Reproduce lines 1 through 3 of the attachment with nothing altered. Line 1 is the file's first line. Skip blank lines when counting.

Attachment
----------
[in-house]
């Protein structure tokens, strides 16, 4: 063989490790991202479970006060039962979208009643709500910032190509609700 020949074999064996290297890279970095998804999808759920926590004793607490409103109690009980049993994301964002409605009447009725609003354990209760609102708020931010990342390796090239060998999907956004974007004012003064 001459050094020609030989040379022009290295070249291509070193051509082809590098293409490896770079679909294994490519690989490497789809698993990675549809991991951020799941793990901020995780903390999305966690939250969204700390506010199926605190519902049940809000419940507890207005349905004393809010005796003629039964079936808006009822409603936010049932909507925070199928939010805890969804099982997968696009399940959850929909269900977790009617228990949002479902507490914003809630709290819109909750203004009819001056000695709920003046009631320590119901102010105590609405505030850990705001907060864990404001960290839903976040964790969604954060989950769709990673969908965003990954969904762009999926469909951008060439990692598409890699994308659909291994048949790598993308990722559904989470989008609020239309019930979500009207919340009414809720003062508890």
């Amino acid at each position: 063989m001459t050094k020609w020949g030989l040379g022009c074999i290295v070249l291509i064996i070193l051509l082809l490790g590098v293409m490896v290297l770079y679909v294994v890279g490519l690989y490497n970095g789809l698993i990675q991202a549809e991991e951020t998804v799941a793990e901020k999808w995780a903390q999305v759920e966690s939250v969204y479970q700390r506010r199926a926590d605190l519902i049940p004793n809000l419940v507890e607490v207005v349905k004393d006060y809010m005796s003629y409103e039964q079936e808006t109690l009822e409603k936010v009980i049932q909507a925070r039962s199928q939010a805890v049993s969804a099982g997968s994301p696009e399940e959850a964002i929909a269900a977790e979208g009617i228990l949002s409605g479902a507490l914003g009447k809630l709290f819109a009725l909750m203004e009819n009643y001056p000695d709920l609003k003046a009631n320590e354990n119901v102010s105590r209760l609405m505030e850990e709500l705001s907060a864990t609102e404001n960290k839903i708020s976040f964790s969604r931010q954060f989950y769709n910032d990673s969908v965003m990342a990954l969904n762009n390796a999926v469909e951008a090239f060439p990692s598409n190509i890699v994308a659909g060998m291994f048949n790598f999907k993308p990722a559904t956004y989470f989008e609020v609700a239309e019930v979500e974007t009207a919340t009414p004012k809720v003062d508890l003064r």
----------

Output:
[in-house]
């Protein structure tokens, strides 16, 4: 063989490790991202479970006060039962979208009643709500910032190509609700 020949074999064996290297890279970095998804999808759920926590004793607490409103109690009980049993994301964002409605009447009725609003354990209760609102708020931010990342390796090239060998999907956004974007004012003064 001459050094020609030989040379022009290295070249291509070193051509082809590098293409490896770079679909294994490519690989490497789809698993990675549809991991951020799941793990901020995780903390999305966690939250969204700390506010199926605190519902049940809000419940507890207005349905004393809010005796003629039964079936808006009822409603936010049932909507925070199928939010805890969804099982997968696009399940959850929909269900977790009617228990949002479902507490914003809630709290819109909750203004009819001056000695709920003046009631320590119901102010105590609405505030850990705001907060864990404001960290839903976040964790969604954060989950769709990673969908965003990954969904762009999926469909951008060439990692598409890699994308659909291994048949790598993308990722559904989470989008609020239309019930979500009207919340009414809720003062508890």
């Amino acid at each position: 063989m001459t050094k020609w020949g030989l040379g022009c074999i290295v070249l291509i064996i070193l051509l082809l490790g590098v293409m490896v290297l770079y679909v294994v890279g490519l690989y490497n970095g789809l698993i990675q991202a549809e991991e951020t998804v799941a793990e901020k999808w995780a903390q999305v759920e966690s939250v969204y479970q700390r506010r199926a926590d605190l519902i049940p004793n809000l419940v507890e607490v207005v349905k004393d006060y809010m005796s003629y409103e039964q079936e808006t109690l009822e409603k936010v009980i049932q909507a925070r039962s199928q939010a805890v049993s969804a099982g997968s994301p696009e399940e959850a964002i929909a269900a977790e979208g009617i228990l949002s409605g479902a507490l914003g009447k809630l709290f819109a009725l909750m203004e009819n009643y001056p000695d709920l609003k003046a009631n320590e354990n119901v102010s105590r209760l609405m505030e850990e709500l705001s907060a864990t609102e404001n960290k839903i708020s976040f964790s969604r931010q954060f989950y769709n910032d990673s969908v965003m990342a990954l969904n762009n390796a999926v469909e951008a090239f060439p990692s598409n190509i890699v994308a659909g060998m291994f048949n790598f999907k993308p990722a559904t956004y989470f989008e609020v609700a239309e019930v979500e974007t009207a919340t009414p004012k809720v003062d508890l003064r």